63 Pages Posted: 20 Jul 2000
The premise that citizenship is necessarily a national enterprise finds much support in conventional political and legal thought. The view was perhaps most famously articulated in this century by Hannah Arendt, who wrote that a citizen "is by definition a citizen among citizens of a country among countries. His rights and duties must be defined and limited, not only by those of his fellow citizens, but also by the boundaries of a territory..." But is citizenship, in fact, inextricably bound up with the nation-state?
The question of where citizenship can be said to "take place," and in particular, whether it can, and should, be said to exist beyond the boundaries of the national state, is beginning to surface in the recently revitalized debate over citizenship in political and social and legal theory. In the past few years, a handful of scholars and activists have announced the growing inadequacy of exclusively nation-centered conceptions of citizenship. Citizenship is becoming increasingly denationalized, they have argued, and new forms of citizenship that exceed the nation are developing to replace the old. They have coined phrases for these alternatives: "global citizenship," "transnational citizenship," "postnational citizenship."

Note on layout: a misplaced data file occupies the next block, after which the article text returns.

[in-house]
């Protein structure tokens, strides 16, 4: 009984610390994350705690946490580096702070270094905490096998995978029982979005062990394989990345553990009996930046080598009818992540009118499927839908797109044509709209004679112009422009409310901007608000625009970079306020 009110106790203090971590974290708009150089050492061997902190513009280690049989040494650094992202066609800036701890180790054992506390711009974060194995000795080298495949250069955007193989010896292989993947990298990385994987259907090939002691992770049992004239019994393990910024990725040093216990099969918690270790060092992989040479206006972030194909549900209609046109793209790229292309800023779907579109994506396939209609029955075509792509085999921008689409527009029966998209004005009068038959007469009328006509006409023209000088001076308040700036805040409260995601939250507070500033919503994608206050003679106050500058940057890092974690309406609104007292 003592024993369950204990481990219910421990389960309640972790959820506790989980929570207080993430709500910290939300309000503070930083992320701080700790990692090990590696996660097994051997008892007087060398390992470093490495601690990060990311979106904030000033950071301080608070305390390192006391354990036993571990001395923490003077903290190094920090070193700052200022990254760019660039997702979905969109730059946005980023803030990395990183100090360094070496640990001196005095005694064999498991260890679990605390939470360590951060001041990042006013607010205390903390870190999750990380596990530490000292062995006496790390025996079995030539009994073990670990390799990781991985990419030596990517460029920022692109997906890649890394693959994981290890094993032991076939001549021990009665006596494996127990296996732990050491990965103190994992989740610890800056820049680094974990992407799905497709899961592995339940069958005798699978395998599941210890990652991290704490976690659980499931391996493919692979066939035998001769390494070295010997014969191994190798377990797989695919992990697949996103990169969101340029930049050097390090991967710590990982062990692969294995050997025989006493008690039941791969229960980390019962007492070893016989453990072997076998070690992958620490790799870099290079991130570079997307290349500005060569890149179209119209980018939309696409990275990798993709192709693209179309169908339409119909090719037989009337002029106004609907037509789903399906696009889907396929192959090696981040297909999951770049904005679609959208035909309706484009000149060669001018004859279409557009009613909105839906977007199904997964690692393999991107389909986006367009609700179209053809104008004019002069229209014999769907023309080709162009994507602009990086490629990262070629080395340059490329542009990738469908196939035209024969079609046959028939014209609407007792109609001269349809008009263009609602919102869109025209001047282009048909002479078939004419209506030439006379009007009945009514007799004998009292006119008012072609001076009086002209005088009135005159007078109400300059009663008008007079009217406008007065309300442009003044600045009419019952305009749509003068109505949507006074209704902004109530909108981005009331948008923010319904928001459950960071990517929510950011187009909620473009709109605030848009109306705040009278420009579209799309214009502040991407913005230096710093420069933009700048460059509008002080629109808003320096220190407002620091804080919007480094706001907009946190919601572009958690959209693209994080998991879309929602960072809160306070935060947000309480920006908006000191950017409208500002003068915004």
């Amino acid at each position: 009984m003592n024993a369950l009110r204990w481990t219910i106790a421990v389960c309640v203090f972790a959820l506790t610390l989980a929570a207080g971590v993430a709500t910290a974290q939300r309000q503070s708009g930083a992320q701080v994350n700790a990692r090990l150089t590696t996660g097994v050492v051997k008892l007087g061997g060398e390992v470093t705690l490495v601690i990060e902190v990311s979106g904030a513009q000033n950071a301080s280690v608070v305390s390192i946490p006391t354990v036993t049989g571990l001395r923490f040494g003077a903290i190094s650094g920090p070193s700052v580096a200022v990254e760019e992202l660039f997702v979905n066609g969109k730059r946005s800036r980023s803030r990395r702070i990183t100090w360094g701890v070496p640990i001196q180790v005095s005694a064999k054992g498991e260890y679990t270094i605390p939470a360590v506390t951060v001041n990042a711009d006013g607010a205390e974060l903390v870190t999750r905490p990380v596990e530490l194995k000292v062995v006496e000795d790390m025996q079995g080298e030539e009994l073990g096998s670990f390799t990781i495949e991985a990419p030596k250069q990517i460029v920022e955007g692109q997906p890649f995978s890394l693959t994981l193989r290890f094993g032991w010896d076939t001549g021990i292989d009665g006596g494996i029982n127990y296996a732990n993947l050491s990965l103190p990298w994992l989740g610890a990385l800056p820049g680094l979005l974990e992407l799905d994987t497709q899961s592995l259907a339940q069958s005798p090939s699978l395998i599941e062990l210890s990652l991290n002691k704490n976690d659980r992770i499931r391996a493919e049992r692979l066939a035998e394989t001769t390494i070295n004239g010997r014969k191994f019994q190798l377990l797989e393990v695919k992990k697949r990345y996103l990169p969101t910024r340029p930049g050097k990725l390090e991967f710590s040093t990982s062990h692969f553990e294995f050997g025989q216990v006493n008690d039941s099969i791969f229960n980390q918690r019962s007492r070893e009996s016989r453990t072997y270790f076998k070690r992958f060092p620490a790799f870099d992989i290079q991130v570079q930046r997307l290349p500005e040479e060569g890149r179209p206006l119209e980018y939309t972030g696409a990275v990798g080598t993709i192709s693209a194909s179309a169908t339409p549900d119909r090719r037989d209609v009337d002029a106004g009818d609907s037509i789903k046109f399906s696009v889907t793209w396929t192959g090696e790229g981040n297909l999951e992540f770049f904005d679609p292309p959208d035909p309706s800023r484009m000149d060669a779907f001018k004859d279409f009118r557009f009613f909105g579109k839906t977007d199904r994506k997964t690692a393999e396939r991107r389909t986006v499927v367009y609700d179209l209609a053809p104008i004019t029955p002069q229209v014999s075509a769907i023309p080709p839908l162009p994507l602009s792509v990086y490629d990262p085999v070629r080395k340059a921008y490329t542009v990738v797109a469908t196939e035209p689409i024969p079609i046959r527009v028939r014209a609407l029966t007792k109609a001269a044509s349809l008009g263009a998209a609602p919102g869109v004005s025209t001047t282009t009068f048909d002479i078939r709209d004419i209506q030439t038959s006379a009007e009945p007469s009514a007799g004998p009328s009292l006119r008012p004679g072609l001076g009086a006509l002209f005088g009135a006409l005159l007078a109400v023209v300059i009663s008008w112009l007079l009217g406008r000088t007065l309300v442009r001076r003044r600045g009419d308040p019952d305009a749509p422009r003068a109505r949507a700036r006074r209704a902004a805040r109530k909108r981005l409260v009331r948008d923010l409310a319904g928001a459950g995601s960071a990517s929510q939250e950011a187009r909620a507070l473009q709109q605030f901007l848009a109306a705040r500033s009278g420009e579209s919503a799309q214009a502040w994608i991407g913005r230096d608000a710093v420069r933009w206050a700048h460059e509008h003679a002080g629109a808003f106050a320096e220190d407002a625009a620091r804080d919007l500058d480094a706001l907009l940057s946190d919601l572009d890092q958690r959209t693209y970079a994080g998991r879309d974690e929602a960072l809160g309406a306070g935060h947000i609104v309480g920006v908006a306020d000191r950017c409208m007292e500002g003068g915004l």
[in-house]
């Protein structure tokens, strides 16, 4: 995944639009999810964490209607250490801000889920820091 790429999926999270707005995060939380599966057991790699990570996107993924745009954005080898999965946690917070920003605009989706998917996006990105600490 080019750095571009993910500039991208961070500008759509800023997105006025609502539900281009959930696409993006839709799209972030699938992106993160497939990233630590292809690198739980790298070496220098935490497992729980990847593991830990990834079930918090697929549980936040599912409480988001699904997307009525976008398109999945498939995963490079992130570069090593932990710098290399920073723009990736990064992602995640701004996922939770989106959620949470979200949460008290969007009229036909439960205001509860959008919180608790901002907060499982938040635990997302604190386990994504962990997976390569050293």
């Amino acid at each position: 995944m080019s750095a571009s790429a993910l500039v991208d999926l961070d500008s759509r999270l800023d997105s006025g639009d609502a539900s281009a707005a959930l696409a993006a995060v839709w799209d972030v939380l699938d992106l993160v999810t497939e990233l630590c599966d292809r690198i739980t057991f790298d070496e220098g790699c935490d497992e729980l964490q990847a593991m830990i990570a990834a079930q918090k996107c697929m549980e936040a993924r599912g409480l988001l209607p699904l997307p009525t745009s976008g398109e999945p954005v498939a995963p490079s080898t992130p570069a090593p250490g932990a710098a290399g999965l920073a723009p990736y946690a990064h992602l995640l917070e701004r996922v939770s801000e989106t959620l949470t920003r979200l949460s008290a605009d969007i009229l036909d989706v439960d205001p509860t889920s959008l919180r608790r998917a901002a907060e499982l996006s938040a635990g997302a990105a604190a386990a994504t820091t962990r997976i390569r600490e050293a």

Despite the charges of various critics, I contend in this paper that such arguments are neither incoherent nor undesirable in principle--though some formulations are more convincing than others. Rather, it seems to me both sensible and worthwhile in at least some circumstances to talk about citizenship in ways that locate it beyond the boundaries of the nation-state. Doing so does not necessarily mean embracing a classical cosmopolitan creed; neither does it require a complete repudiation of national conceptions of citizenship. It means, rather, an acknowledgement of the increasingly transterritorial quality of political life, and a commitment to a vision of citizenship that is multiple and overlapping.
Of course, determining whether conceiving of citizenship beyond the nation-state is coherent and/or worthwhile depends a great deal on our understandings of citizenship itself. As it happens, the meaning of citizenship has been, and remains, highly contested among scholars. The term has an extraordinarily broad range of uses; it is invoked to characterize modes of participation and governance, rights and duties, identities and commitments and statuses. I argue in this paper that the struggle over the concept of citizenship beyond the nation-state is, in this respect, ultimately a struggle over the meaning of citizenship tout court. This is a struggle that matters because citizenship is a core concept in our political and moral and legal vocabularies. And such concepts, we now know, are not merely descriptions of the social world; they are an integral part of its fabric. There is a great deal at stake, therefore, in the way we use the term citizenship. The apparently oxymoronic notions of trans/postnational/global citizenship challenge conventional presumptions that the nation-state is the sole actual and legitimate site of citizenship.
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